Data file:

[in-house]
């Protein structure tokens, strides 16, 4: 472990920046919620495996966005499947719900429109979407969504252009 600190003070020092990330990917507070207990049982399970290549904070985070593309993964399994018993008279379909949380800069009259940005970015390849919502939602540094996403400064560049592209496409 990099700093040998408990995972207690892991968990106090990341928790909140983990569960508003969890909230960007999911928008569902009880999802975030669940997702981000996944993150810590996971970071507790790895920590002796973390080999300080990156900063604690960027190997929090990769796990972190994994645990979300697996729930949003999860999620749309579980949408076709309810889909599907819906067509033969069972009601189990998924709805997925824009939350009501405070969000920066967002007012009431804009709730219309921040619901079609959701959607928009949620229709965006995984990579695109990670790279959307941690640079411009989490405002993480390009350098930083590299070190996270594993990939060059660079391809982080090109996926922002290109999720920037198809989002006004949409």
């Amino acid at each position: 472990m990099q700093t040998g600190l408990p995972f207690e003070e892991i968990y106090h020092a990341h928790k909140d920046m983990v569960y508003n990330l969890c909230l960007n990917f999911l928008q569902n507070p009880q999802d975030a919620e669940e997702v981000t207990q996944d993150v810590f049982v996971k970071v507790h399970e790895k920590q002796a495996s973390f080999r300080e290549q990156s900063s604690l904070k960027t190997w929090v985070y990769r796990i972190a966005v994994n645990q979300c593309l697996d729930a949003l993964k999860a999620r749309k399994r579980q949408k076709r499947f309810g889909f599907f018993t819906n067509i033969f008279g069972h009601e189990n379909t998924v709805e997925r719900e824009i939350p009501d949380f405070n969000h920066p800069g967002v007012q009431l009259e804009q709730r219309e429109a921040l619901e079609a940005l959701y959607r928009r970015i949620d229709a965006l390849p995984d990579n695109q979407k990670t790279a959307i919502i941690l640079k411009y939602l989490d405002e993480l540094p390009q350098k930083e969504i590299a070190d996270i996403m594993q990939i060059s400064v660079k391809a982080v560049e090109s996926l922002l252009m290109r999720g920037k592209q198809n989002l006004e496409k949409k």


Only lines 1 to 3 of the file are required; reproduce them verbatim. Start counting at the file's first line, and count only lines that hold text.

[in-house]
């Protein structure tokens, strides 16, 4: 472990920046919620495996966005499947719900429109979407969504252009 600190003070020092990330990917507070207990049982399970290549904070985070593309993964399994018993008279379909949380800069009259940005970015390849919502939602540094996403400064560049592209496409 990099700093040998408990995972207690892991968990106090990341928790909140983990569960508003969890909230960007999911928008569902009880999802975030669940997702981000996944993150810590996971970071507790790895920590002796973390080999300080990156900063604690960027190997929090990769796990972190994994645990979300697996729930949003999860999620749309579980949408076709309810889909599907819906067509033969069972009601189990998924709805997925824009939350009501405070969000920066967002007012009431804009709730219309921040619901079609959701959607928009949620229709965006995984990579695109990670790279959307941690640079411009989490405002993480390009350098930083590299070190996270594993990939060059660079391809982080090109996926922002290109999720920037198809989002006004949409």
């Amino acid at each position: 472990m990099q700093t040998g600190l408990p995972f207690e003070e892991i968990y106090h020092a990341h928790k909140d920046m983990v569960y508003n990330l969890c909230l960007n990917f999911l928008q569902n507070p009880q999802d975030a919620e669940e997702v981000t207990q996944d993150v810590f049982v996971k970071v507790h399970e790895k920590q002796a495996s973390f080999r300080e290549q990156s900063s604690l904070k960027t190997w929090v985070y990769r796990i972190a966005v994994n645990q979300c593309l697996d729930a949003l993964k999860a999620r749309k399994r579980q949408k076709r499947f309810g889909f599907f018993t819906n067509i033969f008279g069972h009601e189990n379909t998924v709805e997925r719900e824009i939350p009501d949380f405070n969000h920066p800069g967002v007012q009431l009259e804009q709730r219309e429109a921040l619901e079609a940005l959701y959607r928009r970015i949620d229709a965006l390849p995984d990579n695109q979407k990670t790279a959307i919502i941690l640079k411009y939602l989490d405002e993480l540094p390009q350098k930083e969504i590299a070190d996270i996403m594993q990939i060059s400064v660079k391809a982080v560049e090109s996926l922002l252009m290109r999720g920037k592209q198809n989002l006004e496409k949409k």